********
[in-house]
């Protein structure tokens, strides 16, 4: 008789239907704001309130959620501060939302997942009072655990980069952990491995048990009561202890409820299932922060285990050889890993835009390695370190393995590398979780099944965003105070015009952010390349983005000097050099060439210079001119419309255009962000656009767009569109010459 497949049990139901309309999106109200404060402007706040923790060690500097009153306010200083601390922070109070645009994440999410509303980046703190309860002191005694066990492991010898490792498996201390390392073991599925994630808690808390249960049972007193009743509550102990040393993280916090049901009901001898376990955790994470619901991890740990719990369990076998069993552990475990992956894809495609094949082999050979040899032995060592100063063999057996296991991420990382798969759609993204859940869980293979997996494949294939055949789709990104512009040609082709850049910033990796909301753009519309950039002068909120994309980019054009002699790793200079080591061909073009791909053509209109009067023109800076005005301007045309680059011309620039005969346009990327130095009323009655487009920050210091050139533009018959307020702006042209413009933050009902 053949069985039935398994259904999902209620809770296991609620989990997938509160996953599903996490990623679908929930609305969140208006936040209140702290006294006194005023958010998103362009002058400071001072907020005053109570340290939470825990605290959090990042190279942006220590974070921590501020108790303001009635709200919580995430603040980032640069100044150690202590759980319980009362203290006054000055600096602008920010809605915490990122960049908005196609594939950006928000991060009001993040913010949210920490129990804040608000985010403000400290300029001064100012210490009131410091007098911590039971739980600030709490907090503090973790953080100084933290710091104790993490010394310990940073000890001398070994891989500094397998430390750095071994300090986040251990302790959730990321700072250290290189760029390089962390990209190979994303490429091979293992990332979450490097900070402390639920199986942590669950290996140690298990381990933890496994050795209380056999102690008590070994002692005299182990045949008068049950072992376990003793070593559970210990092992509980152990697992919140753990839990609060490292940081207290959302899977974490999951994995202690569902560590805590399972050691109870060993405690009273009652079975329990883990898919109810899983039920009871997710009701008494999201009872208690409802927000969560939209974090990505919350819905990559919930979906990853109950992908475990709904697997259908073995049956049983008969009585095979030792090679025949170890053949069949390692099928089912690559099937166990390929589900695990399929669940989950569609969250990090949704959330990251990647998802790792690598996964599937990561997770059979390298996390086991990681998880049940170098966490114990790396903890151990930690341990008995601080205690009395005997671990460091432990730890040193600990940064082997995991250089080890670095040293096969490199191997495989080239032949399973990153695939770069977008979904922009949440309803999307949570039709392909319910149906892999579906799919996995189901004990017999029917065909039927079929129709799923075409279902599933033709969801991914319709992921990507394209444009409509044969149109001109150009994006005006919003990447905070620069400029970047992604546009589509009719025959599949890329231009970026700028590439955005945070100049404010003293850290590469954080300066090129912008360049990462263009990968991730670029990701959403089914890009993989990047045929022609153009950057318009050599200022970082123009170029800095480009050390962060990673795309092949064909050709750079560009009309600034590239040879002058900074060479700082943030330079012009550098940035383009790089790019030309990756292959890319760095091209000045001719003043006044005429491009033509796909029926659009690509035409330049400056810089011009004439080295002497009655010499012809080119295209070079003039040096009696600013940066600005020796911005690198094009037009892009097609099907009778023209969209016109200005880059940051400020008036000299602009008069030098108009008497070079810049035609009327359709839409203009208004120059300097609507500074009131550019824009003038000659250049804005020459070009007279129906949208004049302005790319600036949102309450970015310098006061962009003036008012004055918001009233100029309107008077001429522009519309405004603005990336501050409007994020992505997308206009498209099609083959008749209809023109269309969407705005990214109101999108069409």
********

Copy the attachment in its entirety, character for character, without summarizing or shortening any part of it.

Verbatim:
[in-house]
């Protein structure tokens, strides 16, 4: 008789239907704001309130959620501060939302997942009072655990980069952990491995048990009561202890409820299932922060285990050889890993835009390695370190393995590398979780099944965003105070015009952010390349983005000097050099060439210079001119419309255009962000656009767009569109010459 497949049990139901309309999106109200404060402007706040923790060690500097009153306010200083601390922070109070645009994440999410509303980046703190309860002191005694066990492991010898490792498996201390390392073991599925994630808690808390249960049972007193009743509550102990040393993280916090049901009901001898376990955790994470619901991890740990719990369990076998069993552990475990992956894809495609094949082999050979040899032995060592100063063999057996296991991420990382798969759609993204859940869980293979997996494949294939055949789709990104512009040609082709850049910033990796909301753009519309950039002068909120994309980019054009002699790793200079080591061909073009791909053509209109009067023109800076005005301007045309680059011309620039005969346009990327130095009323009655487009920050210091050139533009018959307020702006042209413009933050009902 053949069985039935398994259904999902209620809770296991609620989990997938509160996953599903996490990623679908929930609305969140208006936040209140702290006294006194005023958010998103362009002058400071001072907020005053109570340290939470825990605290959090990042190279942006220590974070921590501020108790303001009635709200919580995430603040980032640069100044150690202590759980319980009362203290006054000055600096602008920010809605915490990122960049908005196609594939950006928000991060009001993040913010949210920490129990804040608000985010403000400290300029001064100012210490009131410091007098911590039971739980600030709490907090503090973790953080100084933290710091104790993490010394310990940073000890001398070994891989500094397998430390750095071994300090986040251990302790959730990321700072250290290189760029390089962390990209190979994303490429091979293992990332979450490097900070402390639920199986942590669950290996140690298990381990933890496994050795209380056999102690008590070994002692005299182990045949008068049950072992376990003793070593559970210990092992509980152990697992919140753990839990609060490292940081207290959302899977974490999951994995202690569902560590805590399972050691109870060993405690009273009652079975329990883990898919109810899983039920009871997710009701008494999201009872208690409802927000969560939209974090990505919350819905990559919930979906990853109950992908475990709904697997259908073995049956049983008969009585095979030792090679025949170890053949069949390692099928089912690559099937166990390929589900695990399929669940989950569609969250990090949704959330990251990647998802790792690598996964599937990561997770059979390298996390086991990681998880049940170098966490114990790396903890151990930690341990008995601080205690009395005997671990460091432990730890040193600990940064082997995991250089080890670095040293096969490199191997495989080239032949399973990153695939770069977008979904922009949440309803999307949570039709392909319910149906892999579906799919996995189901004990017999029917065909039927079929129709799923075409279902599933033709969801991914319709992921990507394209444009409509044969149109001109150009994006005006919003990447905070620069400029970047992604546009589509009719025959599949890329231009970026700028590439955005945070100049404010003293850290590469954080300066090129912008360049990462263009990968991730670029990701959403089914890009993989990047045929022609153009950057318009050599200022970082123009170029800095480009050390962060990673795309092949064909050709750079560009009309600034590239040879002058900074060479700082943030330079012009550098940035383009790089790019030309990756292959890319760095091209000045001719003043006044005429491009033509796909029926659009690509035409330049400056810089011009004439080295002497009655010499012809080119295209070079003039040096009696600013940066600005020796911005690198094009037009892009097609099907009778023209969209016109200005880059940051400020008036000299602009008069030098108009008497070079810049035609009327359709839409203009208004120059300097609507500074009131550019824009003038000659250049804005020459070009007279129906949208004049302005790319600036949102309450970015310098006061962009003036008012004055918001009233100029309107008077001429522009519309405004603005990336501050409007994020992505997308206009498209099609083959008749209809023109269309969407705005990214109101999108069409």